Friday, February 1, 2013

Super Bowl Ads: Why I'm #notbuyingit

I made a huge personal choice last July and decided after a lifetime love affair with meat that it was time for me to try to commit to a vegetarian diet.  That deserves its own explanation, but, succinctly, it was largely inspired by the book Eating Animals, by Jonathan Safran Foer.  I came to a conclusion through his research that -given the current state of industrial farming and the way consumers have been hogtied by Big Farm(a) with no transparency or honesty into the fuel we are feeding our bodies- the only way I feel I can express my frustration and disapproval is to not give them my money.  I have not bought meat, poultry, or fish in seven months.  

During this time, I have seen an evolution and a dynamism in my opinions on meat.  My reasons for not eating it now are augmented by no longer having a craving or a taste for it.  I am lighter, and thinner, and overall healthier, and am proud of the deliberate nature with which I approach my meals.  But at the heart of it, my protest is one of economics:
I don't want to share my hard-earned money with companies that don't respect me as a consumer.

Which is why this Sunday during the Super Bowl, under missile attack from highly trained commercials, I will be actively participating in the #NotBuyingIt movement on Twitter, and if you're a woman, or care about women, encourage you to do the same!

Completely unrelated to meat consumption, but 100% about being a responsible and thoughtful consumer, the #NotBuyingIt hashtag on Twitter is a way to call out sexism in the media.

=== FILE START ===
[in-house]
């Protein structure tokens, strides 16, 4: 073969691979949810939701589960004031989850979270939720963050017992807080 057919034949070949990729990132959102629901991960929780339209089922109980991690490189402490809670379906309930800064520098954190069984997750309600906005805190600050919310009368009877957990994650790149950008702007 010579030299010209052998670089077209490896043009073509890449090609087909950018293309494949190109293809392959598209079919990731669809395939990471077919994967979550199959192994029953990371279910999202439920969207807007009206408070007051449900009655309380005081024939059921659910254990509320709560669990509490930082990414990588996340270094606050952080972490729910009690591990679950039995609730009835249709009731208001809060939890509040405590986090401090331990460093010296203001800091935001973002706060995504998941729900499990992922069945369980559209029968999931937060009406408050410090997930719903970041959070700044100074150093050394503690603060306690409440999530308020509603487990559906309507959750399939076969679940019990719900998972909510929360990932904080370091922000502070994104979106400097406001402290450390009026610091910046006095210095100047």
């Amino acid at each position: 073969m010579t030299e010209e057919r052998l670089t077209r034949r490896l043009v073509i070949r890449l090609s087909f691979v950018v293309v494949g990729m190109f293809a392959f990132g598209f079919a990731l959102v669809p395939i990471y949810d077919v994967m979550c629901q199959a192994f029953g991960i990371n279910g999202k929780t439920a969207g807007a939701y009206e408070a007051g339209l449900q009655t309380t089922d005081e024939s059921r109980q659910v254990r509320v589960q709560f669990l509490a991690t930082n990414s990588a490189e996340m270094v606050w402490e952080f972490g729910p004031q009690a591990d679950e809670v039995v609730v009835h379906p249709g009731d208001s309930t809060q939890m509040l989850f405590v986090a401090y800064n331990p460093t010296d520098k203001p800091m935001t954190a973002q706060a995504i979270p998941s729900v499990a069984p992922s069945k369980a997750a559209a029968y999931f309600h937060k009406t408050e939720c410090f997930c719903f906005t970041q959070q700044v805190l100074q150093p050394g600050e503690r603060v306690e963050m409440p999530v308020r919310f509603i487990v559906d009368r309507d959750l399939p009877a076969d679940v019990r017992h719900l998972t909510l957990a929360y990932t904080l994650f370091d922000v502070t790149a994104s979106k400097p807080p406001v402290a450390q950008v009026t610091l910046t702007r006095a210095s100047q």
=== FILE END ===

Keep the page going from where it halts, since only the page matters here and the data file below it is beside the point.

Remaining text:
From MissRepresentation.org:
"We're empowering people to use their consumer power to fight misrepresentation of gender in the media during the most watched television event of the year..This is not only an opportunity to challenge advertisers and brands to do better, but an opportunity to educate the masses on gender media literacy and why it matters."


85% of consumer purchases are in the hands of women... but 91% of females don't feel like advertisers understand them.  What is going on, here?

Caveats:  I work in digital media sales. I love football.  I love Super Bowl commercials.  I would not identify myself as a Feminist.

But where we spend our money says a lot.  So, I am going to try to choose to spend mine with brands and companies that view me as a valuable source of their income, and not a dumb, pink, sexual commodity.
Join up on Twitter if you're #notbuyingit either!

5 comments:

  1. It probably would have been good to know that before I sent you a bunch of elk jerky!

    Speaking of commercials, I #ambuyingit for this one. http://www.youtube.com/watch?v=o2prAccclXs

    ReplyDelete
  2. I ate some anyway- no industrial farming involved there! ;)

    ReplyDelete
  3. I also ate it and it was delicious.

    So thank you!

    ReplyDelete
  4. You are absolutely right! Plenty more where it came from, but I might require a visit in return :)

    ReplyDelete
  5. Calling yourself a feminist only means you believe that men and women should have equal opportunities. It's not a bad word, I wouldn't shy away from it so quickly :) I recently read a report about marketing to men that made me want to vomit. I can't even bring myself to quote it.

    ReplyDelete